Monday, March 16, 2015

Thoughtful Planning and Climate Change

Danielson Grove, Seattle, Washington
photograph by Ross Chapin
Hello Everyone:

It seems almost redundant to say that our future and that of succeeding generations is dependent on how we form our communities for this century and beyond.  The United States continues to growth and how civic planners, government officials, other concerned individuals and organizations manage that growth will impact the health of our economy, how well off the people will be, and the future welfare of the planet.  In his post for the Natural Resource Defense Council Staff Blog Switchboard, Kaid Benfield offers "Six Ways that thoughtful community planning can help fight climate change."  Thoughtful planning and management of future land development can make a real difference in reducing carbon emissions and the serious consequences they engender.

"Sustainable Maryland"
Berwyn Department of Public Works
Carbon and global warming

Local temperatures fluctuate naturally, however, in the past fifty years the "average global temperature has increased at the fastest rate in recorded history."  This trend shows no sign of slowing down, case in point the hottest ten years have all been recorded since 1990.  Scientist theorize that unless we mitigate global warming emissions, the average American temperatures could climb three to nine degrees by the end of the century.  The impact of this increase is already being witnessed in the rise of sea levels, flooding, drought, wild fires, and more potent storms as ocean currents heat up as well as threats to human life and welfare.

These are the indisputable facts.  The political debate, mainly centered on what extent of the crises is man-made and what to do about.  Mr. Benfield writes, "The overwhelming scientific consensus is that warming is quite real, caused by man-made carbon dioxide pollution and other greenhouse gas emissions, and requires serious and immediate attention."  Whatever side of the debate you are, the general consensus should be we all need to reduce pollution and find more efficient uses for carbon-emitting fuel, and stop make the problem worse, immediately.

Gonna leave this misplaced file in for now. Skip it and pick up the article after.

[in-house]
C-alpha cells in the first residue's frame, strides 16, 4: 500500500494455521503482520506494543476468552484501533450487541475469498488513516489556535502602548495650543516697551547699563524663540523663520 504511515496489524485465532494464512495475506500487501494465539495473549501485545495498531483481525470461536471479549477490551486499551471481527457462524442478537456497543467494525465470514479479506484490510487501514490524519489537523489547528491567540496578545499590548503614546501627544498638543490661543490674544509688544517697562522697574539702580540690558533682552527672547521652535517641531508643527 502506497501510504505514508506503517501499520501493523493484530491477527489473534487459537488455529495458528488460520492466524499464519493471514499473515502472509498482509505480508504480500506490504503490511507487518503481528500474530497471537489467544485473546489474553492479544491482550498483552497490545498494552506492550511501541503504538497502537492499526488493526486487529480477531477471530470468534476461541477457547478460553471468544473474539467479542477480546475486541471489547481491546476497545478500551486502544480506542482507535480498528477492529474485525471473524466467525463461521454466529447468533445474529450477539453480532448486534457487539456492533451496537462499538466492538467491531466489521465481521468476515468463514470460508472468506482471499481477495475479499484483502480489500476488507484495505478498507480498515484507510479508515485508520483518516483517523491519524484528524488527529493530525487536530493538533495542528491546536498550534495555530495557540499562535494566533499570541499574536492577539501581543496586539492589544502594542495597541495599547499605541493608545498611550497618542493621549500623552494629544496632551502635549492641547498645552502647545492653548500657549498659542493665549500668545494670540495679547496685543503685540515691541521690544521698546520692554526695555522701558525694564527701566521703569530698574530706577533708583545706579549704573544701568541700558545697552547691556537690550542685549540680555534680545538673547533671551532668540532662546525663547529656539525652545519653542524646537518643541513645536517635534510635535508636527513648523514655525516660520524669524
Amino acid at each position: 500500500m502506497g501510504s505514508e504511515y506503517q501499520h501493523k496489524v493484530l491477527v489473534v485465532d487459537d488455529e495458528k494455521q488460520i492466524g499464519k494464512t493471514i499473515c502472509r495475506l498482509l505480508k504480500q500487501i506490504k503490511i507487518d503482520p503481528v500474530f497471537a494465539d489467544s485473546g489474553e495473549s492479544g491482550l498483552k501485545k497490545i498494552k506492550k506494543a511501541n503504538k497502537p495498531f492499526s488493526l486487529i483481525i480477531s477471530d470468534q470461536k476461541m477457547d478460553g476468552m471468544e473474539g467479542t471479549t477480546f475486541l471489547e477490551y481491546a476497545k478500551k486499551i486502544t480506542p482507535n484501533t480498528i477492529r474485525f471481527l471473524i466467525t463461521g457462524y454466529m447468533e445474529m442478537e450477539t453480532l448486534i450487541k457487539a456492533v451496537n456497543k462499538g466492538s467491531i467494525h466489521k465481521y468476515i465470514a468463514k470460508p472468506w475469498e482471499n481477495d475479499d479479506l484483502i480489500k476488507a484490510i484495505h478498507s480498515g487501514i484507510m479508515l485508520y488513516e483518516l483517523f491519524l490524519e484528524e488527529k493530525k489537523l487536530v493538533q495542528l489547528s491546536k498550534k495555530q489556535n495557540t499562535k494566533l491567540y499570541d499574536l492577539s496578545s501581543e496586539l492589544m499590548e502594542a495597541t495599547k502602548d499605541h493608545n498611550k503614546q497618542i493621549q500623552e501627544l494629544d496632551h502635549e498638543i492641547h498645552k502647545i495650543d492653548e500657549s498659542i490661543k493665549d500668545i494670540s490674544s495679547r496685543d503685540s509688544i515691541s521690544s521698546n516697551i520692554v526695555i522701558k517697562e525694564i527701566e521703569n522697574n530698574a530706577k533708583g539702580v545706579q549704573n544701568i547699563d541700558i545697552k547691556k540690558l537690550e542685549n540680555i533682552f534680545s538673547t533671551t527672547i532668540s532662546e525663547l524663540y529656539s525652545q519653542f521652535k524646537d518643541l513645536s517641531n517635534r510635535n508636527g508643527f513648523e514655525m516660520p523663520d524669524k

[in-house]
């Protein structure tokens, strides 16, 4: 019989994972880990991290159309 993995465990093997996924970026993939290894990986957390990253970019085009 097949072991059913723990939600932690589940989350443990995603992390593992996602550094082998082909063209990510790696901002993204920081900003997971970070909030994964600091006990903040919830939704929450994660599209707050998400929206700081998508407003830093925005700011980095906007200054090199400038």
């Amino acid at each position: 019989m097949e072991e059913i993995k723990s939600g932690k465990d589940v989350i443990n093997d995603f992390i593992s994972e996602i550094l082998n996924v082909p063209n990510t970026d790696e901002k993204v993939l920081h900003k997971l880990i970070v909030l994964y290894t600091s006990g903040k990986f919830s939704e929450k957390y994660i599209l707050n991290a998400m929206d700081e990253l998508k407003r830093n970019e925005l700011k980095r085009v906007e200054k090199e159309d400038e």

Corn crop drought
Cindy Seigle via creative commons
Now, let us discuss what should be done, not if something should be done.  The United States is a major producer of global warming pollution on an absolute and per capita basis. Yet, much to this country's embarrassment, the United States has moved at a snail's pace in doing something about it.  In late-May 2014, the Environmental Protection Agency to a major step forward in "...addressing the problem by proposing new limits on carbon pollution from electric power plants."  In 2013, the Obama administration implemented new fuel efficiency standards for cars and trucks-another primary source of carbon pollution. The Natural Resource Defense Council, Kaid Benfield's employer, applauded these measures.

Cutting carbon pollution with thoughtful 
Suburban sprawl in Georgia
F.K. Benfield
community planning

New fuel emission standards and caps on electric power plant carbon emissions are good starts but we need to keep going.

According to Department of Energy estimates, about 39 percent of America's carbon emissions come from commercial and residential buildings; over 33 percent come from transportation, the majority of the that amount from passenger and freight traffic-moving people and good around and in between our communities.  That's over 70 percent of our carbon emissions directly influenced by our built environment at our peril.

Transportation emissions is particularly acute in cities and suburbs.  Research has shown that Americans "typically use more energy and thus emit more carbon getting to and from office buildings than we do heating, cooling, lighting, and maintaining them."  Why is this the case?  The reason this is the case due to in no small measure to the fact that many new office buildings are located on car-dependent sites on the outskirts of the metropolitan areas.  This is also the situation for suburban residential developments: "data show that transportation energy so dwarfs building energy that even those suburban households with energy-efficient homes and cars use more energy and emit more carbon than ordinary households in urban, transit-served locations."

"Sprawl madness" in Orlando, Florida
The reason for the vast transportation energy use is development has spread itself out across the land, thus forcing commuters to drive longer distance to even the most mundane tasks.  Further, in the late twentieth century, poorly planned or unplanned developments-"sprawling new land development caused us to grow about twice as fast in developed land as we did in population."  One effect was traffic grew three times faster than the population.

There is some good news in all this, growth in sprawl and traffic has slowed down as people rediscover the pleasures of urban living and walkable suburban communities.  Favorable market trends bears this out as developers and planner figure new strategies or reclaim older ones, to make better, healthier, less carbon intensive communities.  With the U.S. population expected to grow by 70 million people, in 2040 an exciting opportunity has presented itself to bring the lessons learned to full fruition, as we can expect to build 50 million new and replacement homes and 78 billion new and replacement commercial space.  Half of these built spaces expected to be on the ground in 2040 is not up yet, but we can do this right and here are Kaid Benfield's suggestions: